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Not all classic BMW’s manage to retain their innocence. Like everyone and everything else, I suppose this can be an especially daunting challenge if you end up in Sin City.

Las Vegas is all about America – a place like it doesn’t and couldn’t exist in Europe. So from a classic car perspective I should have possibly stuck with V8’s during my visit, but the deep-rooted BMW enthusiast got the better of me, and I simply had to experience Sin City BMW Service. I knew that Chris Willett is a diehard 02-enthusiast and as such I knew we would have plenty to chat about, just as I simply wanted to see which projects he currently had going in his workshop.

From the outside it’s just your standard grey block of industrial estate – except of course for the utterly bizarre Dune-Buggy-meets-BMW-2002-Frankenstein which greets you as you approach Sin City BMW. Stood next to it is a four-door Neue Klasse 2000tilux so Rat Rod that it just about defines the very term. But we’ll get back to that one later, as the desert-storming 02 almost manages to make the Neue Klasse look normal – relatively speaking. The cut, chopped, lifted and modded 2002 is having a rather abrupt impact on all of my senses. The Original Polizei in me is heavily offended; the Bavarian blue blood which runs through my veins almost sizzling with disgust. Yet at the same time, I just can’t help myself from laughing out loud. It’s hilarious and perfectly bonkers! I’m confused as to how I feel – on the one side desperately needing to despise this Frankenstein, yet on the other I think I might just love it a little bit…

Chris steps out and interrupts my state of confusion. I think he senses that I’ve already thoroughly lost my BMW-bearings, so he promptly drags me out of the beating sun and inside where he offers me a glass of cold Bavarian beer from their BMW-roundel-topped draft beer dispenser. Ahhhh… that’s better.

Chris is a car-guy through and through! However, he will happily admit that he wasn’t always a BMW-guy. It all took off while he was still living in San Francisco – fittingly – in the year 2002. Chris was at the Brainwash Café washing clothes and drinking coffee, with his home-resto ’69 droptop Cadi parked out in the street. Another guy visiting Brainwash approached Chris and started talking classic cars. Soon enough the subject turned to BMW 2002’s, and the guy spontaneously offered Chris his own 2002 for whatever Chris had in his pocket at the time – which was all of $138. Needless to say, Chris – somewhat puzzled – accepted. The 2002-owner was moving back to Johannesburg later that evening and just needed to get rid of it. Oh, and there was of course the slight detail that Chris had to save the 2002 from somewhere up in the hills where it was still parked after breaking down. So Chris handed over a bit of pocketmoney and lint, and in turn received the title and keys for the 2002 along with instructions on how and where to find it. Chris was now a 2002-owner!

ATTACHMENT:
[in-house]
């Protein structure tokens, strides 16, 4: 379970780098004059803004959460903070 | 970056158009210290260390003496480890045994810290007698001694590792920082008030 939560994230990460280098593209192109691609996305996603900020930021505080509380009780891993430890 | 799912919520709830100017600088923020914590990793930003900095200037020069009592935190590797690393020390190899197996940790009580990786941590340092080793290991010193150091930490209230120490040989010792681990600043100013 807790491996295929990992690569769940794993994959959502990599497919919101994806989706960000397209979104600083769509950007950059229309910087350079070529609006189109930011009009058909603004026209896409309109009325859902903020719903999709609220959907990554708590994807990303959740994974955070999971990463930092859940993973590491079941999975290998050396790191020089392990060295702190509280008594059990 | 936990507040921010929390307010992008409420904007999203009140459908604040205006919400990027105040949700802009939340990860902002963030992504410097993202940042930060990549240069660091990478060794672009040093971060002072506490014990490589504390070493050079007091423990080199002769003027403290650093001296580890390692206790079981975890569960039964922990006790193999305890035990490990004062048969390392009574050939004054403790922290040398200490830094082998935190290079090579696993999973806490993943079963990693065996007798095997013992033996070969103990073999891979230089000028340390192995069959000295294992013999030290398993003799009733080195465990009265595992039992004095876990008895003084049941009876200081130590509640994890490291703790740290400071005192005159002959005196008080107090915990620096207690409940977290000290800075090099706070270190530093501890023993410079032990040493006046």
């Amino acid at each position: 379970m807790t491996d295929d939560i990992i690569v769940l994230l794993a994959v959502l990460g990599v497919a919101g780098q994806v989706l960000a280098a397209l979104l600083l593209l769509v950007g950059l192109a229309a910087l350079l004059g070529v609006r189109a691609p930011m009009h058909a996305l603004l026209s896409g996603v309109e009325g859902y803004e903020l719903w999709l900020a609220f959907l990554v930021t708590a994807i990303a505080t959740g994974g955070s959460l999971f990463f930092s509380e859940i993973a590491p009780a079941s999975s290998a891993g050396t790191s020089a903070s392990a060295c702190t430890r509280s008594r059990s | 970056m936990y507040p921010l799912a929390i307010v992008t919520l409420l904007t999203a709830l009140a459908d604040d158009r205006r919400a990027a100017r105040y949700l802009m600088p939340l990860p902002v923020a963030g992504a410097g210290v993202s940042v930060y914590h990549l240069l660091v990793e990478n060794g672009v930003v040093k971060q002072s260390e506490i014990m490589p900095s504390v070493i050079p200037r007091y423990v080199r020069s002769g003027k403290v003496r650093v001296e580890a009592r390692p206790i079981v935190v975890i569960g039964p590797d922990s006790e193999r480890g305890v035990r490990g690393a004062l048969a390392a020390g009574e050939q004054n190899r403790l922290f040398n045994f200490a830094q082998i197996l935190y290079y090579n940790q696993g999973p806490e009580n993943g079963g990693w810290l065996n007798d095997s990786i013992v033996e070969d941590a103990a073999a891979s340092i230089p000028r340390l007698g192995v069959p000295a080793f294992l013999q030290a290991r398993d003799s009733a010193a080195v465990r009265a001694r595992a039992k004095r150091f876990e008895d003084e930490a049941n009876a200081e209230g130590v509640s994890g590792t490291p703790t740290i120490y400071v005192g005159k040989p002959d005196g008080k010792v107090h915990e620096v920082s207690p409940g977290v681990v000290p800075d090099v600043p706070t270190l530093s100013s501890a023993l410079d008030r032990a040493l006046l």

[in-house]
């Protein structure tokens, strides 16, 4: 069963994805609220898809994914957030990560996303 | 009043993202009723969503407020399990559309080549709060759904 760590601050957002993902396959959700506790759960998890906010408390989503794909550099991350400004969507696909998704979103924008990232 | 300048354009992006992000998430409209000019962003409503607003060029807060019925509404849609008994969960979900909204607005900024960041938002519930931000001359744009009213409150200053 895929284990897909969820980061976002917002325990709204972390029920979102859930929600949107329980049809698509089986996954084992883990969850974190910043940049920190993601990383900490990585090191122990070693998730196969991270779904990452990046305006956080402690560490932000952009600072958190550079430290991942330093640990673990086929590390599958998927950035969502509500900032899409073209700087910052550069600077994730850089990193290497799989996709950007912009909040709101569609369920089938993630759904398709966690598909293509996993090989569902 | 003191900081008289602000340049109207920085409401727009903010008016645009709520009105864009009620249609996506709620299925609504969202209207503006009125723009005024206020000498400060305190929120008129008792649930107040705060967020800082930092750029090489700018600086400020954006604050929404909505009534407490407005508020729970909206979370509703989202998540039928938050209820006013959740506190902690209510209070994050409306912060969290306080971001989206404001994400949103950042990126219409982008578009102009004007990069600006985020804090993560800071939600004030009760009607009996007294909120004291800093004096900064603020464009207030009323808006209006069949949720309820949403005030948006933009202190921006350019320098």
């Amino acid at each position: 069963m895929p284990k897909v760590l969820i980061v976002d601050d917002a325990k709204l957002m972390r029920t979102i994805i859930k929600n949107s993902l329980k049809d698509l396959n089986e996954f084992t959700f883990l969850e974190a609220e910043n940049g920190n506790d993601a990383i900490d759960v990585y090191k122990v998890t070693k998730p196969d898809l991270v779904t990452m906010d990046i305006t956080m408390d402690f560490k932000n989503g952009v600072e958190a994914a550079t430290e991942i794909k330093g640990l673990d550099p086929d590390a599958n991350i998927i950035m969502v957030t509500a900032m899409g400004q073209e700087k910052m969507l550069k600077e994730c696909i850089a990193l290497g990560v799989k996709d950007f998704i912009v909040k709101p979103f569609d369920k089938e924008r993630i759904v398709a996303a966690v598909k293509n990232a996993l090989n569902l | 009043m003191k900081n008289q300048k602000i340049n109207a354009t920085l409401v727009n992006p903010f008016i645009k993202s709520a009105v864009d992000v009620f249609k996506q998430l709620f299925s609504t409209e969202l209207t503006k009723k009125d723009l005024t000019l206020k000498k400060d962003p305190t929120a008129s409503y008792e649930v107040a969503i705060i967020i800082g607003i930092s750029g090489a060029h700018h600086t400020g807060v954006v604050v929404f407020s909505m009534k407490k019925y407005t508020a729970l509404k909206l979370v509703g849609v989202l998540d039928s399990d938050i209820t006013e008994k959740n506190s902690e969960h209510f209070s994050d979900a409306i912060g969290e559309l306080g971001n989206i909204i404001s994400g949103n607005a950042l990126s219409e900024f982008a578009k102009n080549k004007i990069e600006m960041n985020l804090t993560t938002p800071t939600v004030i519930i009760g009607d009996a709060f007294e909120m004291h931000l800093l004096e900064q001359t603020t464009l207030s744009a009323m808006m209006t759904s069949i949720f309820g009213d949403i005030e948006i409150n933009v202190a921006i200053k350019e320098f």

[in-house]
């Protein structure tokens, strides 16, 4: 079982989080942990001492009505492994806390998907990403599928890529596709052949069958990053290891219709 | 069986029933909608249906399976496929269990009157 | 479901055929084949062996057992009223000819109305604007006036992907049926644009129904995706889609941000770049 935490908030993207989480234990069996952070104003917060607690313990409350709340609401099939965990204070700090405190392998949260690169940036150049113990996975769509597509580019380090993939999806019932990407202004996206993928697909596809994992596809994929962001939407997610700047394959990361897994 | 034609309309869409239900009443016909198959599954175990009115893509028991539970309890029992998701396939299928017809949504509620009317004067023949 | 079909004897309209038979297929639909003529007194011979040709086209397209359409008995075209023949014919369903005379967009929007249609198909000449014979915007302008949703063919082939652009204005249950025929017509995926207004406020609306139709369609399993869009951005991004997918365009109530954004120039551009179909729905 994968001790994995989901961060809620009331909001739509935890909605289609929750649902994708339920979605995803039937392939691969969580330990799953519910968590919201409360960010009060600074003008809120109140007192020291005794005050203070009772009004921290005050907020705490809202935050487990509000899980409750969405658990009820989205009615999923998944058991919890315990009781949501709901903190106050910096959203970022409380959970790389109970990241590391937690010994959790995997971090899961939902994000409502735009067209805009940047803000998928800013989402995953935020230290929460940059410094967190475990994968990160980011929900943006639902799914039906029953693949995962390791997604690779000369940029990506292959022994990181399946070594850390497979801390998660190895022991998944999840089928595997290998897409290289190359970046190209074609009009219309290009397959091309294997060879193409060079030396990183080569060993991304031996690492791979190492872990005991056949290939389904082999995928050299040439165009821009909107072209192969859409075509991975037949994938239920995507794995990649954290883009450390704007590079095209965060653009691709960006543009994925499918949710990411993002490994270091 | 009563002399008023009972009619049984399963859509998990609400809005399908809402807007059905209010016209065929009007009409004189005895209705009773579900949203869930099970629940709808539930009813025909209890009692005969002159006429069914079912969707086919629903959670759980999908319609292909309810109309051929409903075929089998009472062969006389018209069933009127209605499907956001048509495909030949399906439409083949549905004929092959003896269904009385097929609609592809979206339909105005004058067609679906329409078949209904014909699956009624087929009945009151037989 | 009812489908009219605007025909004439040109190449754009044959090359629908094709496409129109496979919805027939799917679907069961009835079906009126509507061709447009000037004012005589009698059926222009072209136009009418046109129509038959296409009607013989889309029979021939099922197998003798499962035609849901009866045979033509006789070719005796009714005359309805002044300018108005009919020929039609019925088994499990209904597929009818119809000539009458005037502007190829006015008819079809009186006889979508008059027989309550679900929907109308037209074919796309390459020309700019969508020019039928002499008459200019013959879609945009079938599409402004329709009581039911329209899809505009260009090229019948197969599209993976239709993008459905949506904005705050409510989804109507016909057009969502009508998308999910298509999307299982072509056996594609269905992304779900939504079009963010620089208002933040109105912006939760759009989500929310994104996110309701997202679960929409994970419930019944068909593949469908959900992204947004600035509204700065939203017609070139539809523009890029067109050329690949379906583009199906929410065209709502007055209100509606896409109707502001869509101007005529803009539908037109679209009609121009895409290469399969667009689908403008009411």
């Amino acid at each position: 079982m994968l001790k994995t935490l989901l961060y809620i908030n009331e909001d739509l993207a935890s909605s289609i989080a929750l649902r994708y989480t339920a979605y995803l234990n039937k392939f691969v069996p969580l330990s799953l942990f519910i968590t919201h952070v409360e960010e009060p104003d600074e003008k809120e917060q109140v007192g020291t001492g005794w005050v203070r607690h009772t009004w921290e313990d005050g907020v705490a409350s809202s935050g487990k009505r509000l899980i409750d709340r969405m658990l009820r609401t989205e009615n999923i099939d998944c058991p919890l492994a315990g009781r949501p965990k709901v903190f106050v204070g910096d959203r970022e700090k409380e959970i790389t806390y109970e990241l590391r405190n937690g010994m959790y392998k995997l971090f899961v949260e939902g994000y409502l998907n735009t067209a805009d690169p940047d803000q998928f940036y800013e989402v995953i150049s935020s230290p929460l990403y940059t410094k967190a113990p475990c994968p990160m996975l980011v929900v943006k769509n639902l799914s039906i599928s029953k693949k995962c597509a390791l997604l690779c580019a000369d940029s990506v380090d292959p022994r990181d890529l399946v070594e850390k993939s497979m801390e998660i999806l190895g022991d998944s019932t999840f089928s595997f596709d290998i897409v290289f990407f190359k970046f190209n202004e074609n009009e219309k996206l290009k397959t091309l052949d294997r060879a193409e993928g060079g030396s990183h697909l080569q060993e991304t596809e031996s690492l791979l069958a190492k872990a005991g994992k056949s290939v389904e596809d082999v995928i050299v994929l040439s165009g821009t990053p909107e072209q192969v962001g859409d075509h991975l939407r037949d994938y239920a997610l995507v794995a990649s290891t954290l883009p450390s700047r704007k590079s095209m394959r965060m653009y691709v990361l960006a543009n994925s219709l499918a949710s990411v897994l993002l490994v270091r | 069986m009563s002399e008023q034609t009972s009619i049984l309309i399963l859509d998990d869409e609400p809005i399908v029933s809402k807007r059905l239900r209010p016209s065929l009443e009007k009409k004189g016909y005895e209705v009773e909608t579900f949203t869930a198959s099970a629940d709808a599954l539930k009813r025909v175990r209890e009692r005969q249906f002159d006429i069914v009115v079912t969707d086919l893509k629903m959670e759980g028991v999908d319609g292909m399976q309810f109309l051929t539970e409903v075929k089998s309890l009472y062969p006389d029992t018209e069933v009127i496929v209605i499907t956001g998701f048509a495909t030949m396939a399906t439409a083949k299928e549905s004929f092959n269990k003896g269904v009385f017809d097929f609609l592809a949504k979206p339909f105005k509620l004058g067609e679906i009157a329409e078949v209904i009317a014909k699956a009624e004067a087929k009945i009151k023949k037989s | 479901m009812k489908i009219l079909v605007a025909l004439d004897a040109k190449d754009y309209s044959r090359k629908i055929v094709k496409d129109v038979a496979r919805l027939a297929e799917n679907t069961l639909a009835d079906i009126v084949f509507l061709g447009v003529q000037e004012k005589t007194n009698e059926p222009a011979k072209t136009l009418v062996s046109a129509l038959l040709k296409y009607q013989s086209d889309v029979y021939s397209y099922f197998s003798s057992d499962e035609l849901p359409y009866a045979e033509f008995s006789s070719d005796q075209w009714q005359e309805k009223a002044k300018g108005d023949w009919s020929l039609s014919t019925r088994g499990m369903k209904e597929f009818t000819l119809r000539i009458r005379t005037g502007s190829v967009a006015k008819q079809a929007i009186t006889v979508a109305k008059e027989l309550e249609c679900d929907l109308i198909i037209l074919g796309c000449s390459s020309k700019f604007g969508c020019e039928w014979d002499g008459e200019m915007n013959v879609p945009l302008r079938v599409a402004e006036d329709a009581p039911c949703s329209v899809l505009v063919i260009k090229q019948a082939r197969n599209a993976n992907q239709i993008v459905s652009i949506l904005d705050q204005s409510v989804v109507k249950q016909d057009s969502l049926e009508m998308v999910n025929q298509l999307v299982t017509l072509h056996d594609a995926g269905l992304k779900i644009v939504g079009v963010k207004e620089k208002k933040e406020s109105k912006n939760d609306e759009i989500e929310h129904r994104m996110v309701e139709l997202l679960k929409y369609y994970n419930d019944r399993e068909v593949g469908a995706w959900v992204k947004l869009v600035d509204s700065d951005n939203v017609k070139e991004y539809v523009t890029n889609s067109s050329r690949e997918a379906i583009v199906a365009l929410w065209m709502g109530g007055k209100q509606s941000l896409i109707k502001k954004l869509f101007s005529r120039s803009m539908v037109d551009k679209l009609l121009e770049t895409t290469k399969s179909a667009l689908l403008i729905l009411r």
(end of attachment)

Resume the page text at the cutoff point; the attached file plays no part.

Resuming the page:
Chris duly spent the next couple of days travelling between the city and the hills as he brought spares up to the 02 and proceeded to fix it at the roadside. Once running, he started using the car and quickly found that he absolutely loved the tight little Bavarian package! Eventually though he sold it and ended up making a decent profit too. All of this cash was spent on buying five other 02’s – all in need of work. These were also restored on the street, enjoyed on the road and again sold at a decent profit. Chris was having an indecent amount of fun with these classic BMW’s and it all snowballed from there.

In the meantime, Chris had moved to Las Vegas. Seeing as he knew no one there, he joined the BMW Car Club of America and rocked up at one of their club events, only to find it hugely boring. He then tried a second club night which was just as bad. But rather than giving up on them, he instead shook things up a little and ended up performing what he defines himself as a coup! Sure enough, Chris soon enough found himself as the President of the Sin City Chapter of BMW CCA.

This is where he met BMW Master Tech, Patrick Barnett. They started messing about with classic BMW’s together in their spare time, and soon enough started up Sin City BMW as a small hobby workshop purely to support approximately 50 club members. Not even two years later, pressure from their club members pushed them into upping the game significantly. Chris bailed from a safe, secure but utterly staid worklife in the corporate world, and instead turned Sin City BMW from a small hobby shop to a proper company. He jokes that he has never before worked more hours for less cash, but he’s having too much fun to want it any other way. Two years ago they moved to their current and bigger premises, and the full Sin City BMW team now counts five talented BMW enthusiasts – all of which are part-owners of the company. In Chris’s own words: “If everyone cares about who left the lights on before leaving, the customer experience will be better”.

Today about 80% of their work is regular servicing of BMW’s, while the remaining 20% is restoration work. The servicing of course secures a quick turnover, but there’s currently a one year waiting list if you want your classic BMW restored in Vegas. So, let’s have a look at some of those projects.